The deep losses suffered by Denmark’s statutory pensions giant ATP this year are the latest example of how dangerous leverage can be for pension funds, according to a prominent Danish economist and commentator who is calling the scheme’s whole model into question.

Jesper Rangvid, professor in Copenhagen Business School’s (CBS) Department of Finance, said: “I think we need a thorough discussion of the role of ATP in the Danish pension system, and the type of pensions they aim for.”

Yesterday, ATP reported results for the first nine months of this year, showing that its return-seeking investment portfolio – which consists of the bonus potential and is geared by borrowing from the much larger bond-based hedging portfolio – had racked up a loss of 45.2% so far in 2022.

The year-to-date loss on that now DKK94.2bn portfolio had expanded from 36.4% at the end of June.

Rangvid said of ATP’s losses this year: “This is a second recent example that leverage in pension funds can be dangerous.”

The turmoil in recent weeks around UK pension funds’ LDI portfolios had already demonstrated this, he said.

“We now see something similar at ATP which also gears its investments,” he said.

However, ATP’s chief executive officer Martin Præstegaard said in yesterday’s report that ATP’s most important task was to be able to pay the pensions it had promised members, regardless of market developments, and that despite the losses it could still do that.

“That guarantee is an important characteristic of the ATP pension, and the guarantee in itself is presumably even more valuable at a time when many pensioners in Denmark are seeing their other pension payouts decreasing,” he said.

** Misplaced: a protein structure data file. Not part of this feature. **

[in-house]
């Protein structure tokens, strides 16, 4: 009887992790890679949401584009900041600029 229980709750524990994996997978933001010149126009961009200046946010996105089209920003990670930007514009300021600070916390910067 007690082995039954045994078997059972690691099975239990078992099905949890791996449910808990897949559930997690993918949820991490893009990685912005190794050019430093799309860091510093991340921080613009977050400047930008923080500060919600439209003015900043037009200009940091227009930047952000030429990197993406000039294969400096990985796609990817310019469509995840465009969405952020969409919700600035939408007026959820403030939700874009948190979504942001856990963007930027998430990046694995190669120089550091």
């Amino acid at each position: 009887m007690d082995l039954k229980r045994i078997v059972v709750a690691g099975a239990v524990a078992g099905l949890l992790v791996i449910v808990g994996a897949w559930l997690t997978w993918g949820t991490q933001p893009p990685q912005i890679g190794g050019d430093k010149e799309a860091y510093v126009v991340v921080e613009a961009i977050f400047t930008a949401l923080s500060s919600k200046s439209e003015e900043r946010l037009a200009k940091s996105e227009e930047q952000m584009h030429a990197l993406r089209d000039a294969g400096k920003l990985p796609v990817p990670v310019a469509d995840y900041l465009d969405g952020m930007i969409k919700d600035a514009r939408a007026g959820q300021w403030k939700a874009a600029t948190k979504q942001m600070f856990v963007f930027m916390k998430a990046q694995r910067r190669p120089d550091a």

But Rangvid told IPE a debate was needed on whether ATP pensions should be guaranteed or not.

“Now it is somewhere in between, which results in a very high degree of risk-taking in the investment portfolio. Is this the best way to do this? I think the experiences this year call for a thorough debate on this,” he said.

The CBS professor said: “We have argued for a few years that ATP takes a lot of risk in their investment portfolio. We now we see how frighteningly correct our predictions were.”

The risk was that returns were extra high when times were good, and extra low when times were bad, he said.

“During the good times in the past couple of years, ATP did very well and generated very high returns,” Rangvid said, adding: “Now that times are bad, ATP is doing horribly, generating huge losses.”

Losing 45% in nine months really was bad, he said.

“We need to discuss what you want,” he said. “If you run a guaranteed scheme, there are some advantages and disadvantages, and if you run a non-guaranteed scheme, there are other advantages and disadvantages.

“We have never had that thorough discussion – instead, ATP migrated to a hybrid model,” said Rangvid, adding that the deep losses seen now called for just such a discussion.

At the beginning of 2021, ATP announced a change to its business model, adding a new product for new contributions from members with more than 15 years to pension age involving a fifth of that money being labelled “market contribution with higher risk” and channelled into a portfolio with slightly higher risk than the main guaranteed annuity product.

The new model took effect at the beginning of this year.

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